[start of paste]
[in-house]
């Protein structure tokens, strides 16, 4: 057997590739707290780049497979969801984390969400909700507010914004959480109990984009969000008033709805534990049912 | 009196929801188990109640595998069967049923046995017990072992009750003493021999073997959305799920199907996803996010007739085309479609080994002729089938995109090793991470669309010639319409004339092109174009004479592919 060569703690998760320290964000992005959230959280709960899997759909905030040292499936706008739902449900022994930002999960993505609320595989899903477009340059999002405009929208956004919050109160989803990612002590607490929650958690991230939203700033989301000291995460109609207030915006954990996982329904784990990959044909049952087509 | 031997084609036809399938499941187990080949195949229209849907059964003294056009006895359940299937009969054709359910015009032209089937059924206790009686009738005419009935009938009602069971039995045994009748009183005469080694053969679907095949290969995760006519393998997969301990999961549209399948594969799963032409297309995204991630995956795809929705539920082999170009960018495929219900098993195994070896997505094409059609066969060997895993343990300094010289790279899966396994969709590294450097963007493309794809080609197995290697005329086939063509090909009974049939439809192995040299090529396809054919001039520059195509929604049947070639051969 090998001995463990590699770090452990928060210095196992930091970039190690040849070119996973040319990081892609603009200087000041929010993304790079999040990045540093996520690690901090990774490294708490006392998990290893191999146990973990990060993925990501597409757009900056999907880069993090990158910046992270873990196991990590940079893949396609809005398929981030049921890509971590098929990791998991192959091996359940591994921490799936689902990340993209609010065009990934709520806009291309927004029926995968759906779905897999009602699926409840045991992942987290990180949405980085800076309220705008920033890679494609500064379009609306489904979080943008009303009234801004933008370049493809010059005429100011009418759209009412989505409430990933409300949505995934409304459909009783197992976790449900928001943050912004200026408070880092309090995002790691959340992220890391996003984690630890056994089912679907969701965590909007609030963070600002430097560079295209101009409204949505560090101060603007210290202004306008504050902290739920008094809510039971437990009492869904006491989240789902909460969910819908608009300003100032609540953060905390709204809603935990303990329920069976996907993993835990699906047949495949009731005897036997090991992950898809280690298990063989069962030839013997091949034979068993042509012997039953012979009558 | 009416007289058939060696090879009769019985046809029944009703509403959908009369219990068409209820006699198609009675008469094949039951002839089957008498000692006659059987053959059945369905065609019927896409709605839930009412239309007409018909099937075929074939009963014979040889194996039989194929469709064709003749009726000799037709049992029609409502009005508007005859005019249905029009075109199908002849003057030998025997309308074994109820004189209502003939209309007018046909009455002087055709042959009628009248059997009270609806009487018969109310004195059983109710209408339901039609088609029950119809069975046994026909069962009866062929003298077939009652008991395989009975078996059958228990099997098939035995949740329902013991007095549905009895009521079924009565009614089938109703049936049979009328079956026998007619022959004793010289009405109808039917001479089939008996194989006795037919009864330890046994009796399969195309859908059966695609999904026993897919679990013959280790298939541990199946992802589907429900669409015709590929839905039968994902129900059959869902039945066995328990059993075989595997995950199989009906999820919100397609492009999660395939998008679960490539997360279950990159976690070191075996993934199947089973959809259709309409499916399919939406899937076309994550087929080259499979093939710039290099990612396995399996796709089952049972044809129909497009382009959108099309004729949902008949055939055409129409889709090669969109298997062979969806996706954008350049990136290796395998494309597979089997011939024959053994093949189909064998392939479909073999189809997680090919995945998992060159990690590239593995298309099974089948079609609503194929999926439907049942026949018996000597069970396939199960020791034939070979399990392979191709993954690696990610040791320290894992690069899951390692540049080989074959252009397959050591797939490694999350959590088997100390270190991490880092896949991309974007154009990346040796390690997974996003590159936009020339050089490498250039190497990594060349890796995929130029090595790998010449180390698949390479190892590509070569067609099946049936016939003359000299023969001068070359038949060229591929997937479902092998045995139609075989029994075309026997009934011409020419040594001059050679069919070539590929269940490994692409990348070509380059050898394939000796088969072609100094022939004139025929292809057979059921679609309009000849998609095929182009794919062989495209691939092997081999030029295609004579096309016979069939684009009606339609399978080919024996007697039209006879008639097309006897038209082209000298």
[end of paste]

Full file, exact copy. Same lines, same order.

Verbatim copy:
[in-house]
């Protein structure tokens, strides 16, 4: 057997590739707290780049497979969801984390969400909700507010914004959480109990984009969000008033709805534990049912 | 009196929801188990109640595998069967049923046995017990072992009750003493021999073997959305799920199907996803996010007739085309479609080994002729089938995109090793991470669309010639319409004339092109174009004479592919 060569703690998760320290964000992005959230959280709960899997759909905030040292499936706008739902449900022994930002999960993505609320595989899903477009340059999002405009929208956004919050109160989803990612002590607490929650958690991230939203700033989301000291995460109609207030915006954990996982329904784990990959044909049952087509 | 031997084609036809399938499941187990080949195949229209849907059964003294056009006895359940299937009969054709359910015009032209089937059924206790009686009738005419009935009938009602069971039995045994009748009183005469080694053969679907095949290969995760006519393998997969301990999961549209399948594969799963032409297309995204991630995956795809929705539920082999170009960018495929219900098993195994070896997505094409059609066969060997895993343990300094010289790279899966396994969709590294450097963007493309794809080609197995290697005329086939063509090909009974049939439809192995040299090529396809054919001039520059195509929604049947070639051969 090998001995463990590699770090452990928060210095196992930091970039190690040849070119996973040319990081892609603009200087000041929010993304790079999040990045540093996520690690901090990774490294708490006392998990290893191999146990973990990060993925990501597409757009900056999907880069993090990158910046992270873990196991990590940079893949396609809005398929981030049921890509971590098929990791998991192959091996359940591994921490799936689902990340993209609010065009990934709520806009291309927004029926995968759906779905897999009602699926409840045991992942987290990180949405980085800076309220705008920033890679494609500064379009609306489904979080943008009303009234801004933008370049493809010059005429100011009418759209009412989505409430990933409300949505995934409304459909009783197992976790449900928001943050912004200026408070880092309090995002790691959340992220890391996003984690630890056994089912679907969701965590909007609030963070600002430097560079295209101009409204949505560090101060603007210290202004306008504050902290739920008094809510039971437990009492869904006491989240789902909460969910819908608009300003100032609540953060905390709204809603935990303990329920069976996907993993835990699906047949495949009731005897036997090991992950898809280690298990063989069962030839013997091949034979068993042509012997039953012979009558 | 009416007289058939060696090879009769019985046809029944009703509403959908009369219990068409209820006699198609009675008469094949039951002839089957008498000692006659059987053959059945369905065609019927896409709605839930009412239309007409018909099937075929074939009963014979040889194996039989194929469709064709003749009726000799037709049992029609409502009005508007005859005019249905029009075109199908002849003057030998025997309308074994109820004189209502003939209309007018046909009455002087055709042959009628009248059997009270609806009487018969109310004195059983109710209408339901039609088609029950119809069975046994026909069962009866062929003298077939009652008991395989009975078996059958228990099997098939035995949740329902013991007095549905009895009521079924009565009614089938109703049936049979009328079956026998007619022959004793010289009405109808039917001479089939008996194989006795037919009864330890046994009796399969195309859908059966695609999904026993897919679990013959280790298939541990199946992802589907429900669409015709590929839905039968994902129900059959869902039945066995328990059993075989595997995950199989009906999820919100397609492009999660395939998008679960490539997360279950990159976690070191075996993934199947089973959809259709309409499916399919939406899937076309994550087929080259499979093939710039290099990612396995399996796709089952049972044809129909497009382009959108099309004729949902008949055939055409129409889709090669969109298997062979969806996706954008350049990136290796395998494309597979089997011939024959053994093949189909064998392939479909073999189809997680090919995945998992060159990690590239593995298309099974089948079609609503194929999926439907049942026949018996000597069970396939199960020791034939070979399990392979191709993954690696990610040791320290894992690069899951390692540049080989074959252009397959050591797939490694999350959590088997100390270190991490880092896949991309974007154009990346040796390690997974996003590159936009020339050089490498250039190497990594060349890796995929130029090595790998010449180390698949390479190892590509070569067609099946049936016939003359000299023969001068070359038949060229591929997937479902092998045995139609075989029994075309026997009934011409020419040594001059050679069919070539590929269940490994692409990348070509380059050898394939000796088969072609100094022939004139025929292809057979059921679609309009000849998609095929182009794919062989495209691939092997081999030029295609004579096309016979069939684009009606339609399978080919024996007697039209006879008639097309006897038209082209000298």